Zadie Smith

Finding an Identity is Easy

 

"Stop worrying about your identity and concern yourself with the people you care about, ideas that matter to you, beliefs you can stand by, tickets you can run on. Intelligent humans make those choices with their brain and hearts and they make them alone. The world does not deliver meaning to you. You have to make it meaningful, and decide what you want and need and must do. It's a tough, unimaginably lonely and complicated way to be in the world. But that's the deal: you have to live; you can't live by slogans, dead ideas, clichés, or national flags. Finding an identity is easy. It's the easy way out."

~ Zadie Smith, from On Beauty

Very Little Pleasure in Joy

Excerpt from "Joy," by Zadie Smith, The New York Review of Books, Jan. 10, 2013: 

We were heading toward all that makes life intolerable, feeling the only thing that makes it worthwhile. That was joy. But it’s no good thinking about or discussing it. It has no place next to the furious argument about who cleaned the house or picked up the child. It is irrelevant when sitting peacefully, watching an old movie, or doing an impression of two old ladies in a shop, or as I eat a popsicle while you scowl at me, or when working on different floors of the library. It doesn’t fit with the everyday. The thing no one ever tells you about joy is that it has very little real pleasure in it. And yet if it hadn’t happened at all, at least once, how would we live?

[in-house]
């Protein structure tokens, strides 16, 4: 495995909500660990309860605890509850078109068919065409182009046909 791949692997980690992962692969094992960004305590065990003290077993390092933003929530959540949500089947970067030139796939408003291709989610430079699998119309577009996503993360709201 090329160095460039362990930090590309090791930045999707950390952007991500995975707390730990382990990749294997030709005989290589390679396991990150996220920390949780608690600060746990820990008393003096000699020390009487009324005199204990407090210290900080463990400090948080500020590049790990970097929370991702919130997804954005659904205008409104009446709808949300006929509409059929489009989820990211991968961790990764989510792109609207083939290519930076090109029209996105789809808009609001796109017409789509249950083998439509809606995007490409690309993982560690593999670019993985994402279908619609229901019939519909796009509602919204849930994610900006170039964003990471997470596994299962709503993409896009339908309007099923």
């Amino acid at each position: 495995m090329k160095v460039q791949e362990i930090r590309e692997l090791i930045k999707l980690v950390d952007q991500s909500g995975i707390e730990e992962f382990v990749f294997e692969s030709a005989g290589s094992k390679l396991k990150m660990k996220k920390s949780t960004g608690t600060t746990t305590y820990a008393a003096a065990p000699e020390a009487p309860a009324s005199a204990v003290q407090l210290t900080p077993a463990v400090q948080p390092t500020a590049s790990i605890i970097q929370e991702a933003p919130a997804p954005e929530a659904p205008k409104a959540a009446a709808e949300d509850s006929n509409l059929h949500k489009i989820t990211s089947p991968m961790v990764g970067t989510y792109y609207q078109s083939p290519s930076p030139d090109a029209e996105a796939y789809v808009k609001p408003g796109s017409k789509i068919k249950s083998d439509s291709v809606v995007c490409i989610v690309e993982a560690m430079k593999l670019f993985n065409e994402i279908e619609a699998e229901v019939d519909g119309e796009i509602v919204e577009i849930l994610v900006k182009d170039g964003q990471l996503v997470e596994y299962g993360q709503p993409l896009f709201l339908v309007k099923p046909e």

. . .

The writer Julian Barnes, considering mourning, once said, "It hurts just as much as it is worth.". . . What an arrangement. Why would anyone accept such a crazy deal? Surely if we were sane and reasonable we would every time choose a pleasure over a joy, as animals themselves sensibly do. The end of a pleasure brings no great harm to anyone, after all, and can always be replaced with another of more or less equal worth.

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A Kind of Prison

"When I was a child I was constantly being told that various habits of mine - I suppose including reading – made me less black than I should be. But the idea that you can be less authentic than you are is nonsense. There’s no such thing. And to struggle under that idea, to concern yourself constantly about your identity seems to me a kind of prison. And it’s one that white people don’t have to anything like to the same degree. They have a kind of existential freedom that they don’t even notice because it is what every human being should have and deserves to have and is natural. But if you don’t have it, if you‘re constantly wondering instead not what it is to be but what it is to be black, then you’re completely cornered. So I suppose that all my characters to some extent are looking for identities. Constantly when I’m in interviews I’m being told, 'Your books are all about the search for identity,' and I always think My gosh, my books are all about that search being entirely pointless.”

- Zadie Smith, discussing her novel, On Beauty, with Michael Silverblatt on KCRW's Bookworm.